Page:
A step to the edge. He should have created a solid construction by 21...Rd8! 22.Rfe1 Rd7, and in case of 23.Qe2 the king can go to the queenside: 23...d5 24.Re3 Kd8!.
22.Rfe1 Re8 23.Qe2! Rh7
The only way not to be mated immediately.
24.Qg4 d5
More persistent 24...Qd7!, for example, 25.g3 Nd8 (25...hxg3? 26.Rg1) 26.Nxe7 (absence of the pawn on d5 plays a role in a key variation 26.gxh4 Ne6 27.Rxe6 fxe6 28.Rg1 Qc6+! 29.Kh2 Qxc2+ 30.Kh1 Qc6+ with perpetual) 26...Qxg4 27.hxg4 hxg3+ 28.Kg2 Ne6 29.Nd5 Kg7 with a counter play on the vertical "h".
25.R4e2 Qb6
Fruitless is 25...Qd7 26.g3 Nd8 27.gxh4 Ne6 28.Rxe6 Qxe6 (28...fxe6 29.Rg1) 29.Rxe6 fxe6 30.Qg6+-



The opening of vertical "g" finished the game.
26...Nd4 [Or 26...hxg3 27.Qxg3 Rd8 28.Rg2!] 27.Nxe7 Nxe2 28.Qg8+ Kxe7 29.Rxe2+ Kd6 30.Rxe8 hxg3 31.Qf8+!
The only way to the aim. The false note could be 31.Rd8+? Kc7! 32.Rc8+ Kd6 33.Qf8+ Ke6!.
31...Kc6 32.Rc8+ Kd7 33.Qe8+! Kd6 34.Rd8+ Kc5 35.Qe3+ Kc6 36.Rd6+!
The bright finale of the brilliant game. Bravo! 1–0

Nothing unexpected happened in the women's section. The only surprising thing was that low rated pare Kazakhstan – Uzbekistan managed to the leading matches. Kazakh girls won and as a reward got an opportunity to face China on the next day.
In general, in the 8th round the strongest teams methodically overplayed those that are weaker. Of course, they also had some luck.

Hou,Yifan (2599) - Skripchenko,Almira (2442)
China - France


The whole game Elmira was fighting as a lioness that protects her baby-lions. But the power left her after the time control.
Horrible blunder. Accurate move 41...Ra2! kept a big intrigue. Yifan would have to work a lot to win. In the analyses I did not at all find a way to win for White. Perhaps, because there is not. Black threatens the rook escapade to a1, and the exchange sac on c7 is far not that perspective as it may seem.
42.Rxc7! Qxc7 43.Qd1+! and on 43...Kh6 follows 44.Qc1+ winning the rook...nothing to do but resign.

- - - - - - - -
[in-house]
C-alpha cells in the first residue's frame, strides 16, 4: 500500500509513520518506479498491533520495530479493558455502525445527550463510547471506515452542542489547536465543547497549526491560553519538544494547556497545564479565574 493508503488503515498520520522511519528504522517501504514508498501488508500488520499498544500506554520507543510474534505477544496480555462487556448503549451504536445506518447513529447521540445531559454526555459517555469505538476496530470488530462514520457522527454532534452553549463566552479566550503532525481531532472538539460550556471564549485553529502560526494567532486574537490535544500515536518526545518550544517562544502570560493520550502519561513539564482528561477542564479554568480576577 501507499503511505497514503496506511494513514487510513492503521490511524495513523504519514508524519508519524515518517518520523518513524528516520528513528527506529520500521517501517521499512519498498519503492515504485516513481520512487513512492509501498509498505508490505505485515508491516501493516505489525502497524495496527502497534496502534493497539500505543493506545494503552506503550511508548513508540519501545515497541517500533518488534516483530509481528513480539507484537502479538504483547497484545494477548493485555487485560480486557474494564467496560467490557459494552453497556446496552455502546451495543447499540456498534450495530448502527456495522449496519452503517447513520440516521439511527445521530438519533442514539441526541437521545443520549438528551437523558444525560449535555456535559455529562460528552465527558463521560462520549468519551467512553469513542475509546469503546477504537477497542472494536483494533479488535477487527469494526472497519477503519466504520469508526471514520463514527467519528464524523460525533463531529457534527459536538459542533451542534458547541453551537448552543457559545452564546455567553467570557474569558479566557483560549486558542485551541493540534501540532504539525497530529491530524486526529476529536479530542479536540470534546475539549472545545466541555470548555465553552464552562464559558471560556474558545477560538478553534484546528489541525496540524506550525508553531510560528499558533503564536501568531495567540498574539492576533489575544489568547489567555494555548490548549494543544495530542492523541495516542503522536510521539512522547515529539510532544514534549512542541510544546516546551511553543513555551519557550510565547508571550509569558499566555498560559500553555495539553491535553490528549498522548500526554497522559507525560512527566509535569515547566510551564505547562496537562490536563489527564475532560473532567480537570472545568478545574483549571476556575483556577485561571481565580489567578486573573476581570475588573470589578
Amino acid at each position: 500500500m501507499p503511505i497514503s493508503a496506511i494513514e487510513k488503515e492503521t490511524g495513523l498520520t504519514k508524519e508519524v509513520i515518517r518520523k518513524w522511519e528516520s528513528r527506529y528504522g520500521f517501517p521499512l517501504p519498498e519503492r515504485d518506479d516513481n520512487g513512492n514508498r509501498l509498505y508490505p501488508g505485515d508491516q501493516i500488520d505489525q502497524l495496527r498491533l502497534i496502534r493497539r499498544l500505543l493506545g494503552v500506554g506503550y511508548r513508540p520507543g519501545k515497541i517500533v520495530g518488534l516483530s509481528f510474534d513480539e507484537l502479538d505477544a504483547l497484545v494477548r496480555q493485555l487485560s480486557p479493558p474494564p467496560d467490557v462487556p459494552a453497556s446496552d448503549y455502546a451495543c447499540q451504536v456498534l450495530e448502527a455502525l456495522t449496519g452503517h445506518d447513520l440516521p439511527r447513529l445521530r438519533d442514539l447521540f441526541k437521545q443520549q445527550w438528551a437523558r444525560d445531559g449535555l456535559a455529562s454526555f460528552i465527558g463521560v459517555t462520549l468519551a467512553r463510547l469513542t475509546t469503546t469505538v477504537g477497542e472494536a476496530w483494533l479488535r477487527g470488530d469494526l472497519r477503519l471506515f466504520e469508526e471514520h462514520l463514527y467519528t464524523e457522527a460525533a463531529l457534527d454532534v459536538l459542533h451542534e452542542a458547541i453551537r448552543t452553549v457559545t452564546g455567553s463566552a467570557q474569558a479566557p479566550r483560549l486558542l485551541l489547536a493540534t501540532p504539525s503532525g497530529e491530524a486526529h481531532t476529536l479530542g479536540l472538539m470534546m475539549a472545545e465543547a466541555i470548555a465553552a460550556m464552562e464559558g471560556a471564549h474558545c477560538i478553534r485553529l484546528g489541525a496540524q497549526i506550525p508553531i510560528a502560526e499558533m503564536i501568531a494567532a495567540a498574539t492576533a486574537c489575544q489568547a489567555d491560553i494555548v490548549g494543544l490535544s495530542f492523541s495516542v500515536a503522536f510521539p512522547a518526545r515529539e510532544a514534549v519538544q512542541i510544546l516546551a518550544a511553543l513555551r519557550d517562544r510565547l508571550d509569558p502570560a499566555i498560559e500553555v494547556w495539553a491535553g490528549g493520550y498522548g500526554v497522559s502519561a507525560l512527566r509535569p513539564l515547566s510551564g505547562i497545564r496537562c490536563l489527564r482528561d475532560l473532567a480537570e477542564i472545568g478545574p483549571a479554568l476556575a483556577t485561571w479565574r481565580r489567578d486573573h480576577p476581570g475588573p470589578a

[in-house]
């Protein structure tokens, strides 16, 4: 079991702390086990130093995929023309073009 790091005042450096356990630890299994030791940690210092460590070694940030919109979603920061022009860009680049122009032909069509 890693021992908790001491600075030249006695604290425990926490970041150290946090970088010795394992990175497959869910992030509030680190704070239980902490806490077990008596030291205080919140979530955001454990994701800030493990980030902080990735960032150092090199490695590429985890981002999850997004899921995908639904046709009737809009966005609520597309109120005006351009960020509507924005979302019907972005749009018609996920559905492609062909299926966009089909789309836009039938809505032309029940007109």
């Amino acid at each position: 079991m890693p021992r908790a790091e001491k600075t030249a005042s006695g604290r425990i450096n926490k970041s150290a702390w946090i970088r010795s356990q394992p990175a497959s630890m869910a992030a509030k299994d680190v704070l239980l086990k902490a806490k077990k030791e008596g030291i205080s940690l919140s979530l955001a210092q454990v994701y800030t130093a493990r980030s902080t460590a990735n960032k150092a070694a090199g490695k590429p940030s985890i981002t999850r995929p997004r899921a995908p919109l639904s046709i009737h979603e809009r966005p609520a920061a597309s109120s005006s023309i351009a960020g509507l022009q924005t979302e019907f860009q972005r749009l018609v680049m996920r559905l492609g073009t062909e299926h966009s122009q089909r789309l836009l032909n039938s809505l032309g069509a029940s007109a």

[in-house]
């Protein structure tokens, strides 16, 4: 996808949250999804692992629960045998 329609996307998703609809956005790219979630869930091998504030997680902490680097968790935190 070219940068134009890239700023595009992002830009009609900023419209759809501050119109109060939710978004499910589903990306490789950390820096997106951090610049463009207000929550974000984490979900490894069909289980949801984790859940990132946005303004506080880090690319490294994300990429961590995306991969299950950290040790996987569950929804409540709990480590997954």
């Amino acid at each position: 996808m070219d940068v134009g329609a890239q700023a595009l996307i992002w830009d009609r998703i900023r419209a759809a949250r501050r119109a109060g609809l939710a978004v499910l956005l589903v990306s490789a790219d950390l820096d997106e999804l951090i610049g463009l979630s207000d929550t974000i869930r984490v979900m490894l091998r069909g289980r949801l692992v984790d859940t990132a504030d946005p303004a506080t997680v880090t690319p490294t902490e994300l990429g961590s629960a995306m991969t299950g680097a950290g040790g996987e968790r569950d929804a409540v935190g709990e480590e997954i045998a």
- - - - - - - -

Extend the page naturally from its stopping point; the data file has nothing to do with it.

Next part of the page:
Kosteniuk,Alexandra (2489) - Soumya,Swaminathan (2271)
Russia - India

1.e4 c6 2.d4 d5 3.e5 Bf5 4.Nf3 e6 5.Be2 c5 6.c3 Nc6 7.0–0 cxd4 8.Nxd4 Nxd4 9.cxd4 Ne7 10.Nc3 Nc6 11.g4 Bg6 12.f4 Qd7


When the opening is studied back and forth, when you know all the key ideas and remember some lines, it is easy and comfortable to attack.
13.f5! exf5 14.h4! fxg4
Could lead to very interesting complications 14...h6 15.h5 Bh7 16.gxf5 Bxf5 17.Rxf5 Qxf5 18.Bg4 Qh7 19.Nxd5 Qe4! (19...Rd8? 20.Nc7+ Ke7 21.d5 Nxe5 22.Qe1! Kf6 23.Qf2+ Ke7 24.Qe3+-) 20.Nc7+ Kd8 21.Nxa8 Nxd4 , and here ... no way to White's win is seen.
That's why on 14...h6 I recommend easy 15.Bd3! with strong initiative. On 15...fxg4 there is 16.Bxg6 fxg6 17.e6!.
15.Bxg4 Qd8
Computer recommends 15...Qc7 , but it shows that there is no equality for Black: 16.h5 Be4 17.Nxe4 dxe4 18.Qc2! Rd8 19.Be3, and White capture on e4 with the queen.
16.h5 Qh4 17.Kg2 Be4+ 18.Nxe4 dxe4 19.Bf4
Harder is 19.Rf4! , for instance, 19...Qd8 20.d5! Nxe5 21.Qa4+ Ke7 (21...Nd7 22.Rxe4+ Be7 23.d6) 22.Rxe4 Qd6 (22...f6 23.Rxe5+) 23.Bg5+ f6 24.Rxe5+ Qxe5 25.Qd7#.
There is now life on Mars.
20.Bg3 Qg5 21.Qb3
Leaded to a win 21.d5! Be7 22.d6 Nxe5 23.Rf5, but it is impossible to find at the board.
21...Rxd4 22.Qxf7+ Kd8 23.Qe6 Kc7 24.Rad1?!
A mistake. It was right to start from 24.Rf7+!.



The last mistake. After accurate 24...Rxd1! 25.Rxd1 Bc5 palm trees would grow on the red planet.
25.Rf7+ Kb8 [Or 25...Kb6 26.Rxd4 Bxd4 27.Qb3+] 26.Rxd4 Bxd4 27.Qd7 Qd2+ 28.Kh3 Qxb2 29.Qc7+ Ka8 30.Bc8! 1–0

Gunina,Valentina (2507) - Karavade,Eesha Sanjay (2371) [E15]
Russia - India


White has initiative but there is still a lot to play.
31.e4! Rb4?
After this mistake not so much is left to play anymore...
It was right to go 31...Rb1+ 32.Kg2 Nb4 33.Nd6 Kf8 and so on.
No trade of rooks, no life for Black's knight!
Only in the last moment she noticed that 32...Rxe4 33.Nd6 leads to mate or loss of one of the pieces.
The rest was not necessary. White won.

China and Russia with parallel courses go for gold and silver medals. And it si not yet clear who will join them at the pedestal.

We'll see...